The body of the brake shoe preferably comprises a steel beam or back-up member of a resilient spring metal 44 and a friction surface 46 of a high friction, high wear material, such as polyurethane. At the front end 34, the brake shoe converges with the rail flanges 18 rearwardly from the pivot pin 38 to the brake slot 31, so that at the pivot point there is no contact between the suspended trolley and the brake shoe, but in the direction of the linkage 42, contact is made with the surface 34. Subsequent travel of the trolley towards the trailing end of the brake shoe requires upward deflection of the shoe to accommodate the trolley. Preferably the initial point of contact between the brake shoe and the trolley is intermediate the pivot point and point of bend 50 in the brake shoe, against the surface 46 which slopes upwardly and away from the rail flanges 18.
The linkage arrangement of the braking system comprises a pivot seat 54 which is connected to and seats along the top surface 56 of rail 16. The pivot seat accommodates a pivot pin 58, which turns therein, and which is rigidly connected to arms 60 extending approximately horizontally towards the front end 34 of the brake shoe, on opposite sides of the rail 16. Also rigidly connected to the pin 58, is upstanding arm 62 which extends upwardly from the pin, each arm 60 forming with the arm 62 a rigid L-shaped connection. The arm 62 preferably is two to five times as long as each arm 60.
For each brake shoe, the outboard end 64 of each arm 60 is connected to an intermediate link 66, which in turn is connected to a shock absorbing spring means 68, the latter two items being of suitable configuration to transmit a force between the brake shoe and the arm 60.
At the outboard end 69 of the upwardly extending second arm 62, the arm is connected to a piston means 70 of dash-pot 32. The latter provides between piston 72 and the dash-pot cylinder 74 an'air cushion 76, which can be bled from the dash-pot by an adjustable air valve 77. As the brake shoe begins to deflect upwardly, the upward movement of pivot arm 60 causes an outward movement of arm 62 compressing air cushion 76 and resulting in the application of a resisting or braking force against the shoe.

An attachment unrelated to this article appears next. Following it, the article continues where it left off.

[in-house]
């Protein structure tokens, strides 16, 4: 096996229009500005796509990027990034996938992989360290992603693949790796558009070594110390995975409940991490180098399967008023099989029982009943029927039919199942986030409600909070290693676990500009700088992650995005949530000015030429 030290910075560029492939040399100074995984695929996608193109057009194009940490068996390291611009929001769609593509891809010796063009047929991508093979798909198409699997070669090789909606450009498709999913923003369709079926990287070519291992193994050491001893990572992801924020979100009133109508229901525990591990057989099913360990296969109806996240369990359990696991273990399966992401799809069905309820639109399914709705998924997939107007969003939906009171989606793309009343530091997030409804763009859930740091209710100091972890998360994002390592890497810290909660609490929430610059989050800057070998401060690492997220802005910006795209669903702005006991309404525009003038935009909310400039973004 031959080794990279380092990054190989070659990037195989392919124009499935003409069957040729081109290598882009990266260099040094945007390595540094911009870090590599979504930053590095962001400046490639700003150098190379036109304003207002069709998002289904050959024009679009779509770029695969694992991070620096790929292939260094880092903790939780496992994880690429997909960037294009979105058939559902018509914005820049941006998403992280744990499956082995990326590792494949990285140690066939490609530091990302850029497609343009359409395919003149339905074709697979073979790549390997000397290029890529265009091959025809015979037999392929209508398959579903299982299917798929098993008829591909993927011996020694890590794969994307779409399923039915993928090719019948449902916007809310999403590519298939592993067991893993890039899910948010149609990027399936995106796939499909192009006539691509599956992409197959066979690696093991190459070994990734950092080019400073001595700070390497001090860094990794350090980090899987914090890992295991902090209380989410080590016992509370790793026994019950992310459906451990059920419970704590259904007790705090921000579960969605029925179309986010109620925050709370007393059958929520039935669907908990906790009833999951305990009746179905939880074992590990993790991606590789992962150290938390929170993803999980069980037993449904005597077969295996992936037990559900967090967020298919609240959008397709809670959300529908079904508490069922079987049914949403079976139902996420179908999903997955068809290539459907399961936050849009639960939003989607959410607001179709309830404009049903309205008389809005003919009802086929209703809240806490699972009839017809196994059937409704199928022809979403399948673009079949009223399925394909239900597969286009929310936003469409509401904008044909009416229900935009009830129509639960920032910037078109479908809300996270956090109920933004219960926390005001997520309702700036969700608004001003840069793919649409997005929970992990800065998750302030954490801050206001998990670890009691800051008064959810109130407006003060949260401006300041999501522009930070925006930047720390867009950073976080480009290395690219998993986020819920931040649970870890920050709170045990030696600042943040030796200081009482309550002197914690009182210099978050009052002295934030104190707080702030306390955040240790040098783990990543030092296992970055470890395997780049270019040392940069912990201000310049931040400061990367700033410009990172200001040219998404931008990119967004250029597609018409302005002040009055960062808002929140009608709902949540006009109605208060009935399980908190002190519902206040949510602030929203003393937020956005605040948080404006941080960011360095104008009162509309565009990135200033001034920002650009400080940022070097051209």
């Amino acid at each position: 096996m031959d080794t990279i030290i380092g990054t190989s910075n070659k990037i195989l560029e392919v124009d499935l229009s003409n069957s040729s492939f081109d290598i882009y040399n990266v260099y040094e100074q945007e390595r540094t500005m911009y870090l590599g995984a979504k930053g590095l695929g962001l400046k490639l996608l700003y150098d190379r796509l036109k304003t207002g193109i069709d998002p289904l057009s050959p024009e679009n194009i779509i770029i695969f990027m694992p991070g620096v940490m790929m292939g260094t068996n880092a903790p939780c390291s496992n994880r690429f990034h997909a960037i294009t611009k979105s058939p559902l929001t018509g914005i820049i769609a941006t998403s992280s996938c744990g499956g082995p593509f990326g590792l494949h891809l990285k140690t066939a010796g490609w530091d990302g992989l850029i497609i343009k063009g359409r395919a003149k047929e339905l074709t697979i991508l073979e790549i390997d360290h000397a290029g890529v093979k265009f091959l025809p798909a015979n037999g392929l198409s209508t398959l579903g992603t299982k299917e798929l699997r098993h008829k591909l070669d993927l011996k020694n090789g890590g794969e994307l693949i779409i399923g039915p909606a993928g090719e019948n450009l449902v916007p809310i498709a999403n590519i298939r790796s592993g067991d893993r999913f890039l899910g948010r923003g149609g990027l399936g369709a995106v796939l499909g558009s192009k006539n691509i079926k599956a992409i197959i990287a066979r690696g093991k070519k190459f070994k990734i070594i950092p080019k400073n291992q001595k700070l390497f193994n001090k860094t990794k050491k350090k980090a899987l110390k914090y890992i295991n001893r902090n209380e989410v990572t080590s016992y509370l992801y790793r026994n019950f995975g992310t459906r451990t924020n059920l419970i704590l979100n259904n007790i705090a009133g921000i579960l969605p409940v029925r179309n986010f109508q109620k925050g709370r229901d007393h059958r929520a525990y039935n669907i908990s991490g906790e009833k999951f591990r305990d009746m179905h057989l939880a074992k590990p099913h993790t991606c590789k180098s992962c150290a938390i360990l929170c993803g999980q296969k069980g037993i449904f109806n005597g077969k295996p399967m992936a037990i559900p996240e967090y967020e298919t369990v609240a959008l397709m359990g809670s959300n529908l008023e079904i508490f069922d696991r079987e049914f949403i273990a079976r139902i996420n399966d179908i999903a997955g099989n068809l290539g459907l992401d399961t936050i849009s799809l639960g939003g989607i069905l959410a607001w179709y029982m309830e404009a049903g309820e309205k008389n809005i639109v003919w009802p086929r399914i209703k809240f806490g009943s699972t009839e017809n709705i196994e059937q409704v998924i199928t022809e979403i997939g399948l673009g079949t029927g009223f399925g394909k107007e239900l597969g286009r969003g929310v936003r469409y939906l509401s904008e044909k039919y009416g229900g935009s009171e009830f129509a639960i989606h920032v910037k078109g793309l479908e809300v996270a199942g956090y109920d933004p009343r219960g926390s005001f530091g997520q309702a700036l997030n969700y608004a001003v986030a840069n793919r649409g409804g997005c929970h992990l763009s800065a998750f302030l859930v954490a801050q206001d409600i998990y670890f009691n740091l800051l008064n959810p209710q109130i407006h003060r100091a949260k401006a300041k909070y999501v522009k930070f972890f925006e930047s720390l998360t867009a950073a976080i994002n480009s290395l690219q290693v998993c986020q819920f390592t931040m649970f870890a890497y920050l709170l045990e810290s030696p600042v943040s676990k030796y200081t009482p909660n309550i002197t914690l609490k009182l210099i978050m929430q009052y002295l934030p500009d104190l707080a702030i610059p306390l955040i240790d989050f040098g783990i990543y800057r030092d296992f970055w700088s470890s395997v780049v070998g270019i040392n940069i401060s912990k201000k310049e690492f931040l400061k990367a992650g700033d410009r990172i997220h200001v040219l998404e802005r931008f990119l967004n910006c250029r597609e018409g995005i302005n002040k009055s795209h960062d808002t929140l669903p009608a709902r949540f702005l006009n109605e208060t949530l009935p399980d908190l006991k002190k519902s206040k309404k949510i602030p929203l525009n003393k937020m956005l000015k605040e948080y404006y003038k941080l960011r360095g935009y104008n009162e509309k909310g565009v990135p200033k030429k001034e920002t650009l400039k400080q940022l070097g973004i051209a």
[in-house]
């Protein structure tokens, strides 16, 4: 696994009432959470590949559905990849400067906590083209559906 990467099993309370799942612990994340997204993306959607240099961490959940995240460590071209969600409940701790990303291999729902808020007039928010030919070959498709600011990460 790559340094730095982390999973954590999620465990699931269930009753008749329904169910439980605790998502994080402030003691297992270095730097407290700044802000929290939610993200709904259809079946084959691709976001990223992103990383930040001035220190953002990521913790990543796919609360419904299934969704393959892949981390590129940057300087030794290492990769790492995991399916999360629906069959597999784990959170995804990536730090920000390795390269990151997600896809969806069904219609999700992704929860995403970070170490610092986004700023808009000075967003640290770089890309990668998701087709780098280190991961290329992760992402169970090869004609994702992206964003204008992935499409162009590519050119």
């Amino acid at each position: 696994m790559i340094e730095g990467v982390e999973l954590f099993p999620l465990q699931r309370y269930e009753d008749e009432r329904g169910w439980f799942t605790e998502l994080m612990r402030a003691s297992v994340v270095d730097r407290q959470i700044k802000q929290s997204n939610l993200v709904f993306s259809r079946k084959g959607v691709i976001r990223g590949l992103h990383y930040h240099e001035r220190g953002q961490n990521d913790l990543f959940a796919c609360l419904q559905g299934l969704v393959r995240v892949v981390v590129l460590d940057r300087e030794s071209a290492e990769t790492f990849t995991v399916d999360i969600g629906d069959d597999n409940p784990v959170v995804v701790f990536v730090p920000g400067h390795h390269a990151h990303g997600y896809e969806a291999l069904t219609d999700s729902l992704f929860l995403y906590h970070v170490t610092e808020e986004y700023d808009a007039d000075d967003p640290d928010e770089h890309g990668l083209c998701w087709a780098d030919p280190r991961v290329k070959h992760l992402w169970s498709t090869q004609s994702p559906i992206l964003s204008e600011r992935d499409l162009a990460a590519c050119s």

Preferably, a movement of a fraction of an inch in the brake shoe results in several inches movement of the piston 72 in the dash-pot, at least two to five times the distance of upward movement of the Shoe, depending upon the length ratio in arms 60 and 62. This ratio of movement tends to dampen vibration or chattering in the brake shoe.
In operation, the trolley traveling on rail 16 contacts the brake shoe along sloping surface 34 causing the brake shoe to bend upwardly away from the rail to accommodate the trolley. The sloping surface at this portion of the brake shoe exerts an immediate high braking pressure on the trolley, which decreases as the trolley moves along. However, to bring the trolley to a halt, the shoes must exert a continuous predetermined force against the trolley, and this is accomplished by adjusting the air bleed through valve 77 releasing air at a predetermined rate as the air cushion is compressed so that the braking force remains substantially constant. Maintaining such a constant force is aided by the length of the span between the pivot pin 38 and linkage 42, and a predetermined resiliency or stiffness in the shoe.
Approximately parallel to the dash-pot, connected to arm 62 and frame 80 supporting the dash-pot, is a simple tension spring 82 designed to bring the linkage and dash-pot components back to their original position following removal of the trolley from the brake slot. This return of the piston to its original position is aided by the weight of the brake system components.
Principal advantages of the invention should be apparent, namely that positioning the force applying linkage at an end of the brake shoe removed from the shoe pivot end, and designing the linkage as a movement multiplier, permits the use of a simple air dash-pot, which is free of the air supply and maintenance requirements heretofore associated with a high pressure air cylinder. The dash-pot can be used because the movement advantage gained in the brake shoe span and linkage results in the immediate application of a braking force by the dash-pot. Being able to bleed air from the dash-pot cushion side to avoid springiness prevents chattering of the shoe against the trolley heretofore experienced with an air cylinder.